There’s paid media, there’s earned media, and there’s burned media. A controversial HBO campaign now running on Gawker Media sites somehow wrangled all three.
Here’s what happened in case you missed it: Gawker executed a custom sponsorship for the HBO series True Blood that involved a phony vampire blog that was passed off as a newly acquired site in the Gawker portfolio. That sleight of hand pulled the wool over the not-very-discerning eyes of New York tech blog Business Insider. ClickZ avoided initial coverage in part because it’s unseemly to dwell on the embarrassing mistakes of another publisher — hey, everyone’s entitled to a mistake — and in part because it’s a somewhat ham-fisted execution on Gawker’s part.
But the ensuing coverage — by Mediapost, Adweek, AgencySpy and others — have transformed it into a case study on the PR potential of micro-scandals. And Gawker has shown repeatedly that it can milk such scandals for all they’re worth. (Update: per Brian’s comment below, I should say Adweek ran a straight story relative to the many others who led with the scandal.)
To fill in the details, in recent weeks HBO and Gawker laid the groundwork for a supposedly vampire-written blog called BloodCopy. The site was unveiled over the weekend and presented jokingly as a recently acquired member of the Gawker family. Gawker provided the architecture and wrote the blog, which has been syndicated to other Gawker sites in the form of sponsored posts. At first, these were not always clearly labeled as ads. Campfire was the creative agency behind the campaign.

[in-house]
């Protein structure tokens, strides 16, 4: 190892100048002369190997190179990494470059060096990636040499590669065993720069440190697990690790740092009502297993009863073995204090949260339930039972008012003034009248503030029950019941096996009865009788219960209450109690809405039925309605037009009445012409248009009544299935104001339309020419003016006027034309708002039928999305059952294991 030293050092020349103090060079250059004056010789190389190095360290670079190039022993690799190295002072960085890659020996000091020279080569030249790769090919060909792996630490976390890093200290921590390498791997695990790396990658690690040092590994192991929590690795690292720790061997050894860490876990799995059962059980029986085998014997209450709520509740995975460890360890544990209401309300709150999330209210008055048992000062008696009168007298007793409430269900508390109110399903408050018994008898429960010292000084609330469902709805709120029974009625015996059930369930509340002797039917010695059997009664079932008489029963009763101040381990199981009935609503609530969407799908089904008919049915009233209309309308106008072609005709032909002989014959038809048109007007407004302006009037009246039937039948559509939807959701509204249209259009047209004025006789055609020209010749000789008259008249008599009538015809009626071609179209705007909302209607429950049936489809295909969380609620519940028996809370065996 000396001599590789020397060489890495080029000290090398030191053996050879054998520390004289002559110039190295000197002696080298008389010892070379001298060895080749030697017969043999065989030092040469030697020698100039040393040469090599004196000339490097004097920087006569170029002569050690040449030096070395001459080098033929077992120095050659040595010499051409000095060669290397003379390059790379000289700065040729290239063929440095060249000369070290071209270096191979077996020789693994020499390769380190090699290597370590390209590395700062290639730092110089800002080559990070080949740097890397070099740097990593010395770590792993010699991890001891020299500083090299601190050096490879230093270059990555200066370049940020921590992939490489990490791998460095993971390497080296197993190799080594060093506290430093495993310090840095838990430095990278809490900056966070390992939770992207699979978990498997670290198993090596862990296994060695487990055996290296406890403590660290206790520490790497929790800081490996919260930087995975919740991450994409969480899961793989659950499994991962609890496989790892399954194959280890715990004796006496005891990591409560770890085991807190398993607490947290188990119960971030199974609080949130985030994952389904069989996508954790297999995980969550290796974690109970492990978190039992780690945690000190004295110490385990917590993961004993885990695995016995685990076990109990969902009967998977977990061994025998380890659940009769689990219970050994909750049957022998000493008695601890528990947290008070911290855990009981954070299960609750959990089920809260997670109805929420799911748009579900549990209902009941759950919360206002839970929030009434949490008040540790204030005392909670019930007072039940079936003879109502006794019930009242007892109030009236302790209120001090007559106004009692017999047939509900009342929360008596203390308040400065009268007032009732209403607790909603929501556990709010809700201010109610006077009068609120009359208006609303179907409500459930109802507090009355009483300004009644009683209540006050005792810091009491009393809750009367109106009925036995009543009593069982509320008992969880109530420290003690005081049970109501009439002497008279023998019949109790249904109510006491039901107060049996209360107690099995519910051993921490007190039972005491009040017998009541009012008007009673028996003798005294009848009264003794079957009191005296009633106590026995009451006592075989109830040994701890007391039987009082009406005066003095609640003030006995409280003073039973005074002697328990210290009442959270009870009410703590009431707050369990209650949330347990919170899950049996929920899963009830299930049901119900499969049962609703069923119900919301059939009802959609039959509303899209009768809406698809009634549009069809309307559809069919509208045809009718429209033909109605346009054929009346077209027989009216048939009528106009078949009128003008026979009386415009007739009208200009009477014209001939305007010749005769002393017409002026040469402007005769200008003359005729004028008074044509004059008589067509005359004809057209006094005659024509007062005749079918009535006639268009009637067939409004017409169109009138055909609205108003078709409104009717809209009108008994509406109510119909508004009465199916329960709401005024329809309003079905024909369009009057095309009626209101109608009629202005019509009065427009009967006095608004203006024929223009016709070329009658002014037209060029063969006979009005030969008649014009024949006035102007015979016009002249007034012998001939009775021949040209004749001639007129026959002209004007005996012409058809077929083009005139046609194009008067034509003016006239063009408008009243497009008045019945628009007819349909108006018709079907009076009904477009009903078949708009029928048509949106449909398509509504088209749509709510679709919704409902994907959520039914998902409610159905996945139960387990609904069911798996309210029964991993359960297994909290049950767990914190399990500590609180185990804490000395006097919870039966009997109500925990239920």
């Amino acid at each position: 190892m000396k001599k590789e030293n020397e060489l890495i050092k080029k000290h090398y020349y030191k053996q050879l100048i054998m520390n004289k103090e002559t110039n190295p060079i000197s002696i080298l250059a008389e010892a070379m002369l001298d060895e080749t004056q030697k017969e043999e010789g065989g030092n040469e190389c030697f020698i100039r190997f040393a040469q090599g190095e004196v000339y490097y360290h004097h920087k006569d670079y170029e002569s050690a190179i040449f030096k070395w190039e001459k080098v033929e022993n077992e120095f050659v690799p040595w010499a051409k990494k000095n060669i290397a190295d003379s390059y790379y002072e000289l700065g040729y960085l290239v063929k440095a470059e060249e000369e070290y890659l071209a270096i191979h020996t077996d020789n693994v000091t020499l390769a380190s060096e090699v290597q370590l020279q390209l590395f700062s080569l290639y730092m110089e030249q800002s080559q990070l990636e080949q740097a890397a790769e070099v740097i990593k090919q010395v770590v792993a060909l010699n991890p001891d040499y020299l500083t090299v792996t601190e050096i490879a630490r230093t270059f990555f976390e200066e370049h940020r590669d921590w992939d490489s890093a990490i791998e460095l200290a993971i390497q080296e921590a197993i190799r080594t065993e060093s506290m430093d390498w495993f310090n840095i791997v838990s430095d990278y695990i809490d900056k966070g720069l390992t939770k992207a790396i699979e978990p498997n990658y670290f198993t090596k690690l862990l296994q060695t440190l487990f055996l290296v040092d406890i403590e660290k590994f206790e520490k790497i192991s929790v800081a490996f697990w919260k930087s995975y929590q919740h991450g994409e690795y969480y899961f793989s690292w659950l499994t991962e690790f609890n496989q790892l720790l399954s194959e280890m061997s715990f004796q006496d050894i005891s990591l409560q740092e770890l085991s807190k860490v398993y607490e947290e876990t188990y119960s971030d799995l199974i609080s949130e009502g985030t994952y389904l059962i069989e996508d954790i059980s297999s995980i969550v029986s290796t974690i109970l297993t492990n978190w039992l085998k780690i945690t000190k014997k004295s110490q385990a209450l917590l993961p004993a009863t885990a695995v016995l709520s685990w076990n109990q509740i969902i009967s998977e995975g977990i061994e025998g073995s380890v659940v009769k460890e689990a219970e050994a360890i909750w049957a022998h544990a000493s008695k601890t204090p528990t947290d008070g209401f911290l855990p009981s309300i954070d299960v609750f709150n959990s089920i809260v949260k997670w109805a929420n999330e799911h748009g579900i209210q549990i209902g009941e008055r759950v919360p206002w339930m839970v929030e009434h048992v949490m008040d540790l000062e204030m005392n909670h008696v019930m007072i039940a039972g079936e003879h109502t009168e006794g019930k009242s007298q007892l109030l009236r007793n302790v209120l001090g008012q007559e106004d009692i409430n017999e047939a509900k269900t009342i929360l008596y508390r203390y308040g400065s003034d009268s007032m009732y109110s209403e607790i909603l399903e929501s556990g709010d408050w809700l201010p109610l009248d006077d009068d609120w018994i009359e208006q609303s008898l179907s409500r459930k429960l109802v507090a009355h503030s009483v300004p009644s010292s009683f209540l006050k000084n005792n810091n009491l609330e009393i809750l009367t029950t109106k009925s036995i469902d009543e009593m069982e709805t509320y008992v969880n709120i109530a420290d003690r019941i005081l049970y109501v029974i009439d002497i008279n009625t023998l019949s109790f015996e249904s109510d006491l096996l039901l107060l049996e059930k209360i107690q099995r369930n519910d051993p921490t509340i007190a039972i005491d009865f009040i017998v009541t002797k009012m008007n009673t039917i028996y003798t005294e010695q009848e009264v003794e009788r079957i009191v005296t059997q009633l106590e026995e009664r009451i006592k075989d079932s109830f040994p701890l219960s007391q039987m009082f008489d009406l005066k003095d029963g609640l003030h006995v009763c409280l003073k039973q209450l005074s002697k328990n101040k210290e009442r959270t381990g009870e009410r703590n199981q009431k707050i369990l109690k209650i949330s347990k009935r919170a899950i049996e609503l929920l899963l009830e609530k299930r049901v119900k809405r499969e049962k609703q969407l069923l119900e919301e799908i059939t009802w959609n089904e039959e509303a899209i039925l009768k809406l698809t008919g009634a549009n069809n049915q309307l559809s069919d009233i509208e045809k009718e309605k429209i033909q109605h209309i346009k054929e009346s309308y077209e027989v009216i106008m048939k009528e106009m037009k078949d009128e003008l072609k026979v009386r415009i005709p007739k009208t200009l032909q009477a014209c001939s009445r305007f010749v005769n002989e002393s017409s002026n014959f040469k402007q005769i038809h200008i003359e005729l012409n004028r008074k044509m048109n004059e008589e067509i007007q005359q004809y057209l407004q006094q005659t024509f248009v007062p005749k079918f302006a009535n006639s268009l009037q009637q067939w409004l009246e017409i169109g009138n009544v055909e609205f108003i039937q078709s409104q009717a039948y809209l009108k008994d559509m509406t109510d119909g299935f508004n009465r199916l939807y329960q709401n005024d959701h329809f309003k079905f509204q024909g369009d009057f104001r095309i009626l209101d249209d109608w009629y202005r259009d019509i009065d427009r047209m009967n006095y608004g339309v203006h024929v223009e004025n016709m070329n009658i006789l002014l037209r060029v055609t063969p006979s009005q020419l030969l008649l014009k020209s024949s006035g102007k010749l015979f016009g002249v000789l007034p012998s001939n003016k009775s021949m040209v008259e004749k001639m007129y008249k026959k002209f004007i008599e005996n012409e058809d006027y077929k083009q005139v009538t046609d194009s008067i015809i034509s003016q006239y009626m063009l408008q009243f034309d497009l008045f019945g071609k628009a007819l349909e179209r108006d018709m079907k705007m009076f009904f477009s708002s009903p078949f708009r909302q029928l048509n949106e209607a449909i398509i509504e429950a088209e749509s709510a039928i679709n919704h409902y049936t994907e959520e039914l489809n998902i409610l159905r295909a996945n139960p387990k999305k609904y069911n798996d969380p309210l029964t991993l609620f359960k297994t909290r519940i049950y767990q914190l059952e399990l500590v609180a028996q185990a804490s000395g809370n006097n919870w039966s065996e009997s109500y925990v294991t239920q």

Two days after BI ran its straight-faced story on the vampire site, Gawker editor Gabriel Snyder objected, writing, “Gawker Media has been taken to the media criticism woodshed over this one. What’s advertising should be called advertising and what’s edit should be called edit. It hurts both to blur the distinction.” Gladly he noted an earlier post trumpeting the “acquisition” of BloodCopy had been deleted.
However Snyder’s victory rang hollow when BloodCopy’s supposedly objectionable post was later reinstated — proving who really wears the pants in the Gawker family (VP Sales Chris Batty). As the week wore on a number of trade rags weighed in, generating valuable publicity for Gawker — never mind HBO.
Reactions from Gawker’s management were mixed. Nick Denton issued an ambiguous mea culpa, retweeting media writer Rachel Sklar’s comment, “The news is that Gawker Ad leveraged (+ undermined the credibility of) Gawker Editorial to promote an ad campaign.”
Meanwhile Chris Batty defended the strategy, telling the Nieman Journalism Lab, “If we’re around in three or four years, the majority of our advertising revenue will be in sponsored posts like this.”
Hyperbole or not, Batty’s message to advertisers — undeniably favorable to Gawker’s sales efforts — is this: We’ll go the extra mile for you, editorial priggishness be damned. And if we cross a line with our readers, we’ll back off.
And what’s wrong with that, really? It’s certainly worked for Gawker in the past. Recall that in 2007 Gawker sold a site takeover to Evian, which plastered the whole site in pink. Editor Choire Sicha complained then too, and Denton apologized.
Does Gawker engineer these little outrages? I don’t think so. Does it cultivate them? You decide.
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